McLunatic Globalisation has not been good for Turkey. They’ve suffered economic damage, and the rise of racist and anti-immigrant feeling makes it less and less likely that they will ever get into the European Union.
It’s Operation Desert Hubris, indeed. Or maybe Thunder-Lite. Almost awe and very nearly shock? The US military gone back to its normal habit, the Complete Bloody Obvious. Use a sledge-hammer to crack nut, and then miss the nut. As in past US military operations, everything went to plan, except that the enemy failed to cooperate.
Someone needed to take a can’t-do attitude, it would be much better to wait. You’d have thought Colin Powell would have done that. Whatever has happened to Colin Powell? He’s become as enigmatic as the Cheshire Cat (brilliantly portrayed by Whoopi Goldberg in a recent BBC dramatisation of Alice In Wonderland. But Miss Whoopi is a comic and Powell was supposed to be serious, the positive model for young black Americans.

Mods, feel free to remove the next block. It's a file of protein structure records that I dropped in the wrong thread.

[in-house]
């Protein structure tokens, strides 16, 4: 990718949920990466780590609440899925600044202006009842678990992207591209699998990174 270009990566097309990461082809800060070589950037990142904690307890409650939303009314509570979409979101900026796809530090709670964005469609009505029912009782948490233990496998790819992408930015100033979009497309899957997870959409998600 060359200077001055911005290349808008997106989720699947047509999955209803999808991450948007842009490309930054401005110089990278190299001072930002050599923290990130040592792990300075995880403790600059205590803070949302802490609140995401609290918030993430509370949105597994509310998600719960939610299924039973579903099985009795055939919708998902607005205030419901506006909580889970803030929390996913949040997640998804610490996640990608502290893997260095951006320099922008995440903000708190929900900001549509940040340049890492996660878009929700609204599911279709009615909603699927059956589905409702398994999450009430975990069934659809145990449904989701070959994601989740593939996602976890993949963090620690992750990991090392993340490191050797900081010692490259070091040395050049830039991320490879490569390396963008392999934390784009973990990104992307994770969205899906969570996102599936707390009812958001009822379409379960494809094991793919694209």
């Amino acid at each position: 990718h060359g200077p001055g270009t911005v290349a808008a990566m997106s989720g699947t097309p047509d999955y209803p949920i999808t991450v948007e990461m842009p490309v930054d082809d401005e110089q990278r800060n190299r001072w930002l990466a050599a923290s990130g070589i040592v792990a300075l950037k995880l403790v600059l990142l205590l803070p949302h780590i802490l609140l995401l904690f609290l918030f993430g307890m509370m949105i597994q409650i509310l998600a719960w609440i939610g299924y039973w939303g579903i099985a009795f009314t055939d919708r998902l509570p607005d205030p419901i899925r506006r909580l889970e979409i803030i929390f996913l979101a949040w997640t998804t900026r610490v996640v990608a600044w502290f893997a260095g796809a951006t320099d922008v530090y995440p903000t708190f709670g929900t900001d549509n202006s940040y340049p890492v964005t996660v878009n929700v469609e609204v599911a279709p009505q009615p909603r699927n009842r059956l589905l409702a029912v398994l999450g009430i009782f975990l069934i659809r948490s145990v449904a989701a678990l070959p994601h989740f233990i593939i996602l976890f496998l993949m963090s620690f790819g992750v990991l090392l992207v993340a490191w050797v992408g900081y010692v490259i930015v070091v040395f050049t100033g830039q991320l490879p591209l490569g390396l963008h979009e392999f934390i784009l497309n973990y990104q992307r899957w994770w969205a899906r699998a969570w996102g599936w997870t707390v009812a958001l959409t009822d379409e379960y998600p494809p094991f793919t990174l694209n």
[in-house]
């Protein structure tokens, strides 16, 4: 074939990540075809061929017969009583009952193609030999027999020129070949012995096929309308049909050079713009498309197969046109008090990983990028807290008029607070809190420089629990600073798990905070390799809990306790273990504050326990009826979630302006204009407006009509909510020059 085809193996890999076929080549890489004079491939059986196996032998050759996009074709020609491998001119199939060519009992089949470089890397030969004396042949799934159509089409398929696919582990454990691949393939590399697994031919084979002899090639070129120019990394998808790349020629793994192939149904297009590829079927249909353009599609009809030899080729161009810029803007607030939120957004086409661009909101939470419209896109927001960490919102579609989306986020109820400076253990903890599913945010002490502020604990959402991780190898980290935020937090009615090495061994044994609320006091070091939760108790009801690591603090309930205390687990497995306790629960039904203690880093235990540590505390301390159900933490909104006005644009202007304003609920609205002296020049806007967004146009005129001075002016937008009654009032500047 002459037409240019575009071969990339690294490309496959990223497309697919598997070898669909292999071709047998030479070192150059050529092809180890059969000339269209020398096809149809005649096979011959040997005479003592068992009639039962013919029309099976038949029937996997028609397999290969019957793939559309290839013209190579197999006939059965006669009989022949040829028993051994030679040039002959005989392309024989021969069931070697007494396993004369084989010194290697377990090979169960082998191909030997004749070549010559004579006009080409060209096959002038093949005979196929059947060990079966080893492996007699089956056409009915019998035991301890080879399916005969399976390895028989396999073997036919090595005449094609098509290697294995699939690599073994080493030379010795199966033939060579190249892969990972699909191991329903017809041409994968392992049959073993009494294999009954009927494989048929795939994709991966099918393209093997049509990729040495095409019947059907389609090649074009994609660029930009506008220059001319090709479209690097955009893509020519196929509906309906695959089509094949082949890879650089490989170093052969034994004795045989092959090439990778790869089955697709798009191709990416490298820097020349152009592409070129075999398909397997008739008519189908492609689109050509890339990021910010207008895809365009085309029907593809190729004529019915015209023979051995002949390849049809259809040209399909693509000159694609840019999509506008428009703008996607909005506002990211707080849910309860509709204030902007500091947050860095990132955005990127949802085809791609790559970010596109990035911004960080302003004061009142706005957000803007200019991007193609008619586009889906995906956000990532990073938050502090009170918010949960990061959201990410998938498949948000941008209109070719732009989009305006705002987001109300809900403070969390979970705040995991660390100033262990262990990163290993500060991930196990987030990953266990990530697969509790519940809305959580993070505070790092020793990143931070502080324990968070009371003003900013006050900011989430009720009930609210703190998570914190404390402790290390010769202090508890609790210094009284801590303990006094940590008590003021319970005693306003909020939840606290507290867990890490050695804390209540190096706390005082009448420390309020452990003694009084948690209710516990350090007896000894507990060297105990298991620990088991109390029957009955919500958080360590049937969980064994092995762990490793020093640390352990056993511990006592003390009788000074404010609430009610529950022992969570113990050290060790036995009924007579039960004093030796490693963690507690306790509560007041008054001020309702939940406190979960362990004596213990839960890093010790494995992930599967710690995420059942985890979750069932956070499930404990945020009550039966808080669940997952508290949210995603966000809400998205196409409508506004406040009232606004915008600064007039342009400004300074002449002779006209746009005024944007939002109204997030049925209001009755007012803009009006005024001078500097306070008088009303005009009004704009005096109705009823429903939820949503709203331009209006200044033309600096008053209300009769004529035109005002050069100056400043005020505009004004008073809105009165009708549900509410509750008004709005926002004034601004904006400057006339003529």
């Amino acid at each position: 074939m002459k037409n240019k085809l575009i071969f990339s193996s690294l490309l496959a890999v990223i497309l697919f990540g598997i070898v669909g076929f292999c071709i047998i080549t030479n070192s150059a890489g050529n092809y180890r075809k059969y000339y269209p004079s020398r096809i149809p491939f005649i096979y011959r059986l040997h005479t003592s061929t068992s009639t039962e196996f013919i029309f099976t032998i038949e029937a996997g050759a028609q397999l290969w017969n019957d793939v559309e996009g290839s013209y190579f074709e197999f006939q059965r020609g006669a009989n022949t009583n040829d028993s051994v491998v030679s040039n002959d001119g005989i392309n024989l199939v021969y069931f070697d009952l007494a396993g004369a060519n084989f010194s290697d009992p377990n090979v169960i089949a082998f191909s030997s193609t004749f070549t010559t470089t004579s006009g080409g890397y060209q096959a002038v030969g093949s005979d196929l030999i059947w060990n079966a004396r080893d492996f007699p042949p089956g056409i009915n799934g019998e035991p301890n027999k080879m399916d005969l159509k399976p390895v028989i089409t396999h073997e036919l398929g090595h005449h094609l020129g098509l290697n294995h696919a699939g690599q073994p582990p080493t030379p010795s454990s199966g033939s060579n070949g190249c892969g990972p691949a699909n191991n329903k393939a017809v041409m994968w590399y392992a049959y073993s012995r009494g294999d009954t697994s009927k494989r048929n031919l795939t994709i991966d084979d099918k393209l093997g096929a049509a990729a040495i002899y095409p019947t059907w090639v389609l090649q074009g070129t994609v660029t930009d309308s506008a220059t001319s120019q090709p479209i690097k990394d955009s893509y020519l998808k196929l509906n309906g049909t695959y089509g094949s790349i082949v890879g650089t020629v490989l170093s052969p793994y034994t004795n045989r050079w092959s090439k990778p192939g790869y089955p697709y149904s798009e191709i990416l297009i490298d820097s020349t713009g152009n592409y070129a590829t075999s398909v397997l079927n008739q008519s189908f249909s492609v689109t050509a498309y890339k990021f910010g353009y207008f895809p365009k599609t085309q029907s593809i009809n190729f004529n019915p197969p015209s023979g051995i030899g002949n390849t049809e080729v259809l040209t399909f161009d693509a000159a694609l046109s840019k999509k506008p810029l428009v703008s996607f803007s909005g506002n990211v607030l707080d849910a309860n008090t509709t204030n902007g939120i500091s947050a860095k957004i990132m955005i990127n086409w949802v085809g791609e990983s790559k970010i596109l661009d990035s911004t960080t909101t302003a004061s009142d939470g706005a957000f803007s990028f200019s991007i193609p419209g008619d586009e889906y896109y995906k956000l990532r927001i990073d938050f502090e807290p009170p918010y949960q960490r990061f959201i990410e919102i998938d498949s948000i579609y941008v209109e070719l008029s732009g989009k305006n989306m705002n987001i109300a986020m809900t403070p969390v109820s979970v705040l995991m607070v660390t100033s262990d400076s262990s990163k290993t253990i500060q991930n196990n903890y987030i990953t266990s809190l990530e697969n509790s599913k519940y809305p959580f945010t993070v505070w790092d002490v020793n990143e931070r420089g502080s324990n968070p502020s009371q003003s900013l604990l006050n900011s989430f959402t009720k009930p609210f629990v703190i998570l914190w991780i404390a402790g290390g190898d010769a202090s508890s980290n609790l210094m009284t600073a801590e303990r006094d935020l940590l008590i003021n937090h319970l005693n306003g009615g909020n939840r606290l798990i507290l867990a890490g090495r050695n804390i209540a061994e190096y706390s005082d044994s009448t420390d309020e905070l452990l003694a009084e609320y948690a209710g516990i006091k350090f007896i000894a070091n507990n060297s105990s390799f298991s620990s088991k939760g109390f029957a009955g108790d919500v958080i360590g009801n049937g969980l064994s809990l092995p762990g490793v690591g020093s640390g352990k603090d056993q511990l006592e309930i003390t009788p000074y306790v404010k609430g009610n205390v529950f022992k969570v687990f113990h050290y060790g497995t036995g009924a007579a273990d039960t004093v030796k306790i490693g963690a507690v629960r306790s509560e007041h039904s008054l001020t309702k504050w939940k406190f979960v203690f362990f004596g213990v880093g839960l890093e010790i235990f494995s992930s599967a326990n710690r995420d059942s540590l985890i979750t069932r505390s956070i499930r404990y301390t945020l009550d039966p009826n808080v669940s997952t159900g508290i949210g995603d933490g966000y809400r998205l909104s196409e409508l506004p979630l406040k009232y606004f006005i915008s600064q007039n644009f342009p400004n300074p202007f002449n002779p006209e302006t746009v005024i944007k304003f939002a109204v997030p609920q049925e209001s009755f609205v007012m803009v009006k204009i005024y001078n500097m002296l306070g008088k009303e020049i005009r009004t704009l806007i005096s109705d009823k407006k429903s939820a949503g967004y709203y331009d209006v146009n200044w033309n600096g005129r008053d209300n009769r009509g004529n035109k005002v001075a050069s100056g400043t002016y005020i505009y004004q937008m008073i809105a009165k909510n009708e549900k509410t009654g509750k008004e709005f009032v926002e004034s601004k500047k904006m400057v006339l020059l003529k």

Colin in Rumsfeld-land? Despite the real and death and suffering, it has the feel of a farce. But Nesting With Vipers might be a better title.
The newspapers are full of the POW issue, mostly confused. Guantanamo Bay is offensive because the American government claim to have found a loophole in the law that prevents anyone supervising their actions. It is also unreasonable to hold them, since most were volunteers in a civil war rather than terrorists.
The general idea of filming or televising enemy dead and captured is long established and its legality has not previously been questioned.
Evening news, an anti-Saddam uprising in Basra is reported. I checked the peace demonstration site, the next big one is April 12th. By which time the US will probably be in Baghdad but without peace. Also two more Britons killed by error. And a US pilot fired on a Patriot missile battery after its radar locked onto him. (They should rename that system the ‘Benedict Arnold’.)
To adapt an old poem:
If any ask us why we died
Tell them ‘because the Bush-men lied’
And Blair believed them!